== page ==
Screenwriting: Understanding Top Continued and Bottom Continued

Top Continued and Bottom Continued are ways to indicate that a scene is continuing to the next page or from the previous page. However, in screenwriting today, this is not commonly done. If it is desired, screenwriting software, such as Final Draft or Movie Magic, can do this automatically.

Use of Top and Bottom Continued

Here is a sample scene.

INT. OFFICE BUILDING - CUBE FARM - DAY

A bunch of suits type away in their tiny cubicles.  They all look bored.  The most bored is JOE (25), who looks like he'd be more at home on the beach.

                                                JOE

            Why on earth did I take this job?

CAROL (45), pops her head over the cubicle walls, prairie dogging. She looks like she gave up a long time ago.

                                                CAROL

            Because you're a vampire. You can't go out in the sun anymore.

                                                JOE

            I hate being a vampire. 

                                                CAROL

            Life sucks.

 

Now, say there was a page break after Joe's first line. Using top and bottom continued, it would look like this.

INT. OFFICE BUILDING - CUBE FARM - DAY

A bunch of suits type away in their tiny cubicles. They all look bored. The most bored is JOE (25), who looks like he'd be more at home on the beach.

                                                JOE

            Why on earth did I take this job?

                                                                                                            (CONTINUED)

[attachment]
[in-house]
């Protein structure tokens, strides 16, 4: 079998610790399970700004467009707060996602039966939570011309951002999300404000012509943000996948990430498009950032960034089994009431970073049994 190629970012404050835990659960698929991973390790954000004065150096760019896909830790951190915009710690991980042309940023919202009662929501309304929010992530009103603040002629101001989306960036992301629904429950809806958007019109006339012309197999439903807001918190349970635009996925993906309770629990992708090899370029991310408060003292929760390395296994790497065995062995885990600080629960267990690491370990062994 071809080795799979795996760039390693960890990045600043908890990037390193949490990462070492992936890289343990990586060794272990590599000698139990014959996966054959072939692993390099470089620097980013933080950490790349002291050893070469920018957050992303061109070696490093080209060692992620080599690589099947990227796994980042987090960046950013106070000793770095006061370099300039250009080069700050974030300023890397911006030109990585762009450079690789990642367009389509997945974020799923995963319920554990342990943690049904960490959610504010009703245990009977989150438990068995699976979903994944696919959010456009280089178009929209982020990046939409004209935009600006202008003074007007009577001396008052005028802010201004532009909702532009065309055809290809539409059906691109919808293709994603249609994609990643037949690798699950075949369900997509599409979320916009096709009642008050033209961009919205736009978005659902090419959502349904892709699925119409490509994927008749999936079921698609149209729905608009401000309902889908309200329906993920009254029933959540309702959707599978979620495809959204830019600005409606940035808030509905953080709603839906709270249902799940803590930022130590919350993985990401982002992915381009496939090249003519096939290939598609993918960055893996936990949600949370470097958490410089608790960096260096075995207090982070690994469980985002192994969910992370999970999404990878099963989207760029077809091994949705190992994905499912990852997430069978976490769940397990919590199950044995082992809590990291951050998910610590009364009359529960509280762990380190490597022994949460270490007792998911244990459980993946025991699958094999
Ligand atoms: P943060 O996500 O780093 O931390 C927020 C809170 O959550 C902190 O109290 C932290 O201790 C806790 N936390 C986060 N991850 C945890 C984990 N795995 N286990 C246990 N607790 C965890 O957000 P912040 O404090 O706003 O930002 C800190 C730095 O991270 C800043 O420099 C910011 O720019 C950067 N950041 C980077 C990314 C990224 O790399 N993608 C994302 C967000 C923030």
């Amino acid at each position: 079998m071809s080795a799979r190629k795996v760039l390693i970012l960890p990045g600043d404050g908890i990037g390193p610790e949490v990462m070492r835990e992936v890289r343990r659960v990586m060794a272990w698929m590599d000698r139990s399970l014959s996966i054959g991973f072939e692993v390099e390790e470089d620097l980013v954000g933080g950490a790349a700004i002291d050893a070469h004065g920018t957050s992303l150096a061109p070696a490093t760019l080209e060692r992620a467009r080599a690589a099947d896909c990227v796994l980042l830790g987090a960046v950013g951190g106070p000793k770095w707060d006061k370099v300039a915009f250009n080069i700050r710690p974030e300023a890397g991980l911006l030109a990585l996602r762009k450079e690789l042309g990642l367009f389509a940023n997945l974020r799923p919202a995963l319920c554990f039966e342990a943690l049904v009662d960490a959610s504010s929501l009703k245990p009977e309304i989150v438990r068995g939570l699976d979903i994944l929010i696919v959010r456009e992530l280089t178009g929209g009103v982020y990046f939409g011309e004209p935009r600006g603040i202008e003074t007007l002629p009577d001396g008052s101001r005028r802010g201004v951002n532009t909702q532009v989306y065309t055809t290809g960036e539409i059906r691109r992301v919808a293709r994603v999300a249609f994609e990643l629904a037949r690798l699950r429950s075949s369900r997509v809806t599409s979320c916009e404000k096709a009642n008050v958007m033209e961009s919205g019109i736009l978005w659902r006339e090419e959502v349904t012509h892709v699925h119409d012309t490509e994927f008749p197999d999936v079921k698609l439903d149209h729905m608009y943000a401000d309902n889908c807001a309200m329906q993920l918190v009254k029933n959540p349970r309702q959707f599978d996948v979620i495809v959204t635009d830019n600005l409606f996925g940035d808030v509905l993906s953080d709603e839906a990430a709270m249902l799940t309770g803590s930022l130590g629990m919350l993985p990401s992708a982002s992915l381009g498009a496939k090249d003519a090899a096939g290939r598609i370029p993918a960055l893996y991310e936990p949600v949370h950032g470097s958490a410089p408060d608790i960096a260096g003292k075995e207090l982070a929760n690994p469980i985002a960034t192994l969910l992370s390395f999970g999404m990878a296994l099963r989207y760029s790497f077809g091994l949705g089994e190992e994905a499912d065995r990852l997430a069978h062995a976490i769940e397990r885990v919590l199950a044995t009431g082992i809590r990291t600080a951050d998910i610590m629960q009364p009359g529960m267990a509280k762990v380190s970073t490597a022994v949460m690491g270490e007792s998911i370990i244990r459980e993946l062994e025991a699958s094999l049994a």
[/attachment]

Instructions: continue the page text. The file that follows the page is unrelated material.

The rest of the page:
CONTINUED:

CAROL (45), pops her head over the cubicle walls, prairie dogging. She looks like she gave up a long time ago.

                                                CAROL

            Because you're a vampire. You can't go out in the sun anymore.

                                                JOE

            I hate being a vampire. 

                                                CAROL

            Life sucks.

Format of Top and Bottom Continued

First off, this is no longer commonly used. However, this is how it would be used. At the bottom of the page, on the far right, you would write, "(CONTINUED)" all in caps and parenthesized.

At the top of the next page, on the far left, you would write, "CONTINUED:" all caps, no parentheses. Screenwriting software can apply this to an entire script, and is recommended.

Continued for Dialog

This is commonly used in screenwriting and similar to the top and bottom continued. It is used when dialog extends from one page to the next.

For example:

                                                JOE
            This all started in high school. There was this tall, pale
            guy in my class. Some new girl really liked him. Then
            these other weird people came in, including this really
            crazy girl. She bit me, and now I can't go out in the sun
            anymore. Sparkle like diamonds? Whatever.

If there's a page break after the first two lines, it would look like this.

                                                JOE
            This all started in high school. There was this tall, pale
            guy in my class. Some new girl really liked him.

                                                (MORE)

 

                                                JOE (CONT'D)
            Then these other weird people came in, including this really
            crazy girl. She bit me, and now I can't go out in the sun
            anymore. Sparkle like diamonds? Whatever.

For the bottom of the page, aligned with the character name, write (MORE), parenthesized and all caps. For the top of the page, after the character name, write (CONT'D), parenthesized and all caps.

This is commonly done, and screenwriting software will do this automatically.